Simultaneously coexisting on two different sides – is this an attempt to break free of the duality of the world, or rather an attempt to mark the border of what is possible in its interpretation, to test its limits? In both cases this is a search for some symbolic, almost ungraspable borderline, in order to define and understand it, to transcend and perhaps join it.

On my first significant travels around Europe I was struck by the way that appearances, the visible – architecture, landscapes, nature, had an effect on people's inner and personal lives – culture, self-definition, the character and worldview of people, their “inner landscape", and thus on the symbolic environment that surrounds them and comes from within – these things are mutually interdependent and interrelated.

This certain “syntax" of space and the construct of a “language" in relation to the visual environment, their constant evolution, flowing from one form into another on the crossing of borders within the European Union set me thinking about the idea of borders in general, through certain situations, meetings, details, subjects, conversations.

I noted the changes in the organization of the place and thus people's relation to one another, changes in their mindset, way of life and stereotypes of each other. On these travels I strove to understand if there were such gradations in my own familiar reality – in Russia – what it is like and how it presents itself. This question troubled me for some time and I didn't know how to answer it. Whenever I crossed that border to Russia, Europe always seemed a world a way and I had to search for the starting point once more.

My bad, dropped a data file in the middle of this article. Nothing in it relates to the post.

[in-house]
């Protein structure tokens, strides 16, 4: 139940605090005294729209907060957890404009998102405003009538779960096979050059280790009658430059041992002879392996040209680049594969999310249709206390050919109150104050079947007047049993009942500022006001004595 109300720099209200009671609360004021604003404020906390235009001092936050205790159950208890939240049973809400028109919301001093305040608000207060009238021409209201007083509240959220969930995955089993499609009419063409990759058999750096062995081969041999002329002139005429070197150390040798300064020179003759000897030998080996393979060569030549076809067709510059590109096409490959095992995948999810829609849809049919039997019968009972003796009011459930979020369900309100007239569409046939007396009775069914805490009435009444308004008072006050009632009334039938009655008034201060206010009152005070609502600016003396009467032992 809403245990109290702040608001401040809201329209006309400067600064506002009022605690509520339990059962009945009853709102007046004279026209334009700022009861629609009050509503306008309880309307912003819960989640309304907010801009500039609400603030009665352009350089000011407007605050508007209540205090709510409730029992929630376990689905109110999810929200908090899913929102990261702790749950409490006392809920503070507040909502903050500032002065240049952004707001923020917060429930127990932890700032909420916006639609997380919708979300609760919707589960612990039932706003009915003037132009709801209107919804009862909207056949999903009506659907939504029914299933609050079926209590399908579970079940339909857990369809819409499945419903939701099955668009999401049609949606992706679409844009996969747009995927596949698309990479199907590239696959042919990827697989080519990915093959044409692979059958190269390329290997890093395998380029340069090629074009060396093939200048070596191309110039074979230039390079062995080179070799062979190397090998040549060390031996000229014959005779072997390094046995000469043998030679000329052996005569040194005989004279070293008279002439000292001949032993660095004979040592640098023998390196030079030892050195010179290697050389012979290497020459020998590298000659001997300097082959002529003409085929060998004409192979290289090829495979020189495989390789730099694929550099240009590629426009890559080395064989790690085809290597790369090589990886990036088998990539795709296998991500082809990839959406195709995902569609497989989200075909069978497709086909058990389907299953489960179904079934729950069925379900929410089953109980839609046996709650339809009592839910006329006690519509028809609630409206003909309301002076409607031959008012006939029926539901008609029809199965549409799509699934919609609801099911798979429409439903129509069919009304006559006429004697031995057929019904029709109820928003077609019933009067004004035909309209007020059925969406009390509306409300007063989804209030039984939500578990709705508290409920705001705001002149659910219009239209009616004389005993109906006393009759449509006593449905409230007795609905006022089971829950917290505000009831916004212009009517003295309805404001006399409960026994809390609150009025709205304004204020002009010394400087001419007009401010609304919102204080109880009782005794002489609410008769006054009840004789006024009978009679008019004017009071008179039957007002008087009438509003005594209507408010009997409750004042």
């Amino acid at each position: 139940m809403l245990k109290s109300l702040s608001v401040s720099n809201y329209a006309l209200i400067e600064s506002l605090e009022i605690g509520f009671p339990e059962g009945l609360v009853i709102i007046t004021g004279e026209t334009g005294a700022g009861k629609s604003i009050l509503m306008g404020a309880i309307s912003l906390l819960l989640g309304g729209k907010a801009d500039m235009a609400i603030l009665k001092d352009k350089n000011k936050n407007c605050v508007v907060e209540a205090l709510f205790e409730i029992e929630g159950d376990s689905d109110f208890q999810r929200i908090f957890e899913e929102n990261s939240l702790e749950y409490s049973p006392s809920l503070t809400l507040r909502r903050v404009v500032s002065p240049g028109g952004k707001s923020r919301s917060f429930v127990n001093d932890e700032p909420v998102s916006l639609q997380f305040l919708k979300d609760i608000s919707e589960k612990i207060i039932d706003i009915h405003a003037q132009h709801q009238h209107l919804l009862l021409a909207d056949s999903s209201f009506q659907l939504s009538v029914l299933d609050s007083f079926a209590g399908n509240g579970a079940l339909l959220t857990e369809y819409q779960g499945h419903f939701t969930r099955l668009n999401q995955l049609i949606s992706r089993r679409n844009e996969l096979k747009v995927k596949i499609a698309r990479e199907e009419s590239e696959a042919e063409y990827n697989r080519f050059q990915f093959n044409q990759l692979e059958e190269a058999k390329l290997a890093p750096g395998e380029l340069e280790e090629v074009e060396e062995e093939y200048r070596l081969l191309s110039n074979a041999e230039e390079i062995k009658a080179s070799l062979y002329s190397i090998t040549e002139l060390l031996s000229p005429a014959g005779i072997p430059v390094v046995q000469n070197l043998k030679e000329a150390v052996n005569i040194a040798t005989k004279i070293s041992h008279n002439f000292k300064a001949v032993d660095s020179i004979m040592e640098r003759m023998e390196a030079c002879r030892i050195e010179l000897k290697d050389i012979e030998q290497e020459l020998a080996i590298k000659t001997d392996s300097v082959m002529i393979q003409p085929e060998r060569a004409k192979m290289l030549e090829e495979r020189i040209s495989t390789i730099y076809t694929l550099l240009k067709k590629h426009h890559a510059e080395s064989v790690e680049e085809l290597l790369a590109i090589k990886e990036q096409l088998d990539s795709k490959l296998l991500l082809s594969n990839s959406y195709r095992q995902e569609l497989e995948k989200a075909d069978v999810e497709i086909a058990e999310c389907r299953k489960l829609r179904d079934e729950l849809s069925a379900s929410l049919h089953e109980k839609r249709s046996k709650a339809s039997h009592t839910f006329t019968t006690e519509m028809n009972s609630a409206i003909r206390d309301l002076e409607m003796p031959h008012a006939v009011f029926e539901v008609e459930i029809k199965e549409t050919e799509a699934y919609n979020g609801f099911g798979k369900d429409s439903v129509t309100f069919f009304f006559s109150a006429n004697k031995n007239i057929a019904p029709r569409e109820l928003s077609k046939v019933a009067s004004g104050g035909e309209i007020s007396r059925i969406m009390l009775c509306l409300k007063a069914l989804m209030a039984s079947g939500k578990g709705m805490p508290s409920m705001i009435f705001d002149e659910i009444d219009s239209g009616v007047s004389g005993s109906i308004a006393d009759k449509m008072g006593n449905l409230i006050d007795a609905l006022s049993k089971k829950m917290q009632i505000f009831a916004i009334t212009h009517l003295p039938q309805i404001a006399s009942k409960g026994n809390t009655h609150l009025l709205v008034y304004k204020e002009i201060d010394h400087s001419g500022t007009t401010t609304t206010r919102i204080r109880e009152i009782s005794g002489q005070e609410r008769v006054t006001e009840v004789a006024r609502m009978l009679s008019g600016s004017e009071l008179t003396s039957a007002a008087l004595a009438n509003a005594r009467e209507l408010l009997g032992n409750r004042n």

Thinking about this a little deeper I realised that it is not a question of comparison, but rather of what arises “between". It is not what we look at or even what we see, but rather what we know and can learn from this – getting to the very essence of the thing. This essence, though, the very purest substance, is impossible to nail down. It can only be found “between".

They say that if you live in another country you develop another personality, speaking another language, navigating other symbolic codes, existing in other systems of thinking and attitude to the world. Even the light is different – not the landscape, because the physical border is also a psychological one, where the familiar meets the new and unknown.

This is a certain attempt to record and nail down this change, visually and substantially, through a poetic metaphor. Only a metaphor can overcome stereotypes and really come to the very core and essence of the issue and thus discover changes and new experiences and overcoming yourself.

In this sense the diptych is the combination of past and present, traditions and their new offshoots. It returns to the source of writing as diptychs were first used in Ancient Greece, long before the invention of the printing press. They came in the form of two or more clay boards for recording text or images. In their juxtaposition, they combined to form some third thing, whole, continuous and bearing forth additional meaning between the two juxtaposed sides.

This project is an attempt to find a new composition by almost imperceptibly and allegorically combining my very personal experience on these travels and retaining the themes of places and people that became familiar to me. Perhaps through my subjective poetic experience I may show something universal that exists as in Russia, so in Europe or even the process of combination and extension of borders of the Image.

— Nikita Pirogov